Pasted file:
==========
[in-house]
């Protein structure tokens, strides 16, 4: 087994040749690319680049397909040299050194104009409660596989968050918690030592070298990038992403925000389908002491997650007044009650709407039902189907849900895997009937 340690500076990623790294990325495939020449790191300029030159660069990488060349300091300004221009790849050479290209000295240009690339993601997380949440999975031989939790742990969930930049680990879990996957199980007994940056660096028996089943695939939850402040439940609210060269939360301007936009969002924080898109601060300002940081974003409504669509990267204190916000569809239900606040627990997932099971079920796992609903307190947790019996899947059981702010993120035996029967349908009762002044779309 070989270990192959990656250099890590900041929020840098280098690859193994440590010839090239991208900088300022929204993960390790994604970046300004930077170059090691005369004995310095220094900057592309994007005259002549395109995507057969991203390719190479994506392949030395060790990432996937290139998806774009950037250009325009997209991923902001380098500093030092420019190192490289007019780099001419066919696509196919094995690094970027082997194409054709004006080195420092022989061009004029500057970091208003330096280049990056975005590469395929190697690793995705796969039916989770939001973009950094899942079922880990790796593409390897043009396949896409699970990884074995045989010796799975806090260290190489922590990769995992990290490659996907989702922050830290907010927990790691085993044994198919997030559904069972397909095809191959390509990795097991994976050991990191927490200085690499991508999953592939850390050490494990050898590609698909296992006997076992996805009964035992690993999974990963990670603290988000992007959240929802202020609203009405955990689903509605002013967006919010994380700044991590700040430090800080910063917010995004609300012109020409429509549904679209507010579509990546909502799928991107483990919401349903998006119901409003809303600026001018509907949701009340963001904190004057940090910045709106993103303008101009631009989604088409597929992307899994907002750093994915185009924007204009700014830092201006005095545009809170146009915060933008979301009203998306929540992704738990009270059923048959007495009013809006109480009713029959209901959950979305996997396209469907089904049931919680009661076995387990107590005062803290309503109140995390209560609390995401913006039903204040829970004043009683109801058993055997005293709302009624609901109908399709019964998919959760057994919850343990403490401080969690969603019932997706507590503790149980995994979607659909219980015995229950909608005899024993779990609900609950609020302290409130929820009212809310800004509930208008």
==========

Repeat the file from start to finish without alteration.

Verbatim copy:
[in-house]
């Protein structure tokens, strides 16, 4: 087994040749690319680049397909040299050194104009409660596989968050918690030592070298990038992403925000389908002491997650007044009650709407039902189907849900895997009937 340690500076990623790294990325495939020449790191300029030159660069990488060349300091300004221009790849050479290209000295240009690339993601997380949440999975031989939790742990969930930049680990879990996957199980007994940056660096028996089943695939939850402040439940609210060269939360301007936009969002924080898109601060300002940081974003409504669509990267204190916000569809239900606040627990997932099971079920796992609903307190947790019996899947059981702010993120035996029967349908009762002044779309 070989270990192959990656250099890590900041929020840098280098690859193994440590010839090239991208900088300022929204993960390790994604970046300004930077170059090691005369004995310095220094900057592309994007005259002549395109995507057969991203390719190479994506392949030395060790990432996937290139998806774009950037250009325009997209991923902001380098500093030092420019190192490289007019780099001419066919696509196919094995690094970027082997194409054709004006080195420092022989061009004029500057970091208003330096280049990056975005590469395929190697690793995705796969039916989770939001973009950094899942079922880990790796593409390897043009396949896409699970990884074995045989010796799975806090260290190489922590990769995992990290490659996907989702922050830290907010927990790691085993044994198919997030559904069972397909095809191959390509990795097991994976050991990191927490200085690499991508999953592939850390050490494990050898590609698909296992006997076992996805009964035992690993999974990963990670603290988000992007959240929802202020609203009405955990689903509605002013967006919010994380700044991590700040430090800080910063917010995004609300012109020409429509549904679209507010579509990546909502799928991107483990919401349903998006119901409003809303600026001018509907949701009340963001904190004057940090910045709106993103303008101009631009989604088409597929992307899994907002750093994915185009924007204009700014830092201006005095545009809170146009915060933008979301009203998306929540992704738990009270059923048959007495009013809006109480009713029959209901959950979305996997396209469907089904049931919680009661076995387990107590005062803290309503109140995390209560609390995401913006039903204040829970004043009683109801058993055997005293709302009624609901109908399709019964998919959760057994919850343990403490401080969690969603019932997706507590503790149980995994979607659909219980015995229950909608005899024993779990609900609950609020302290409130929820009212809310800004509930208008």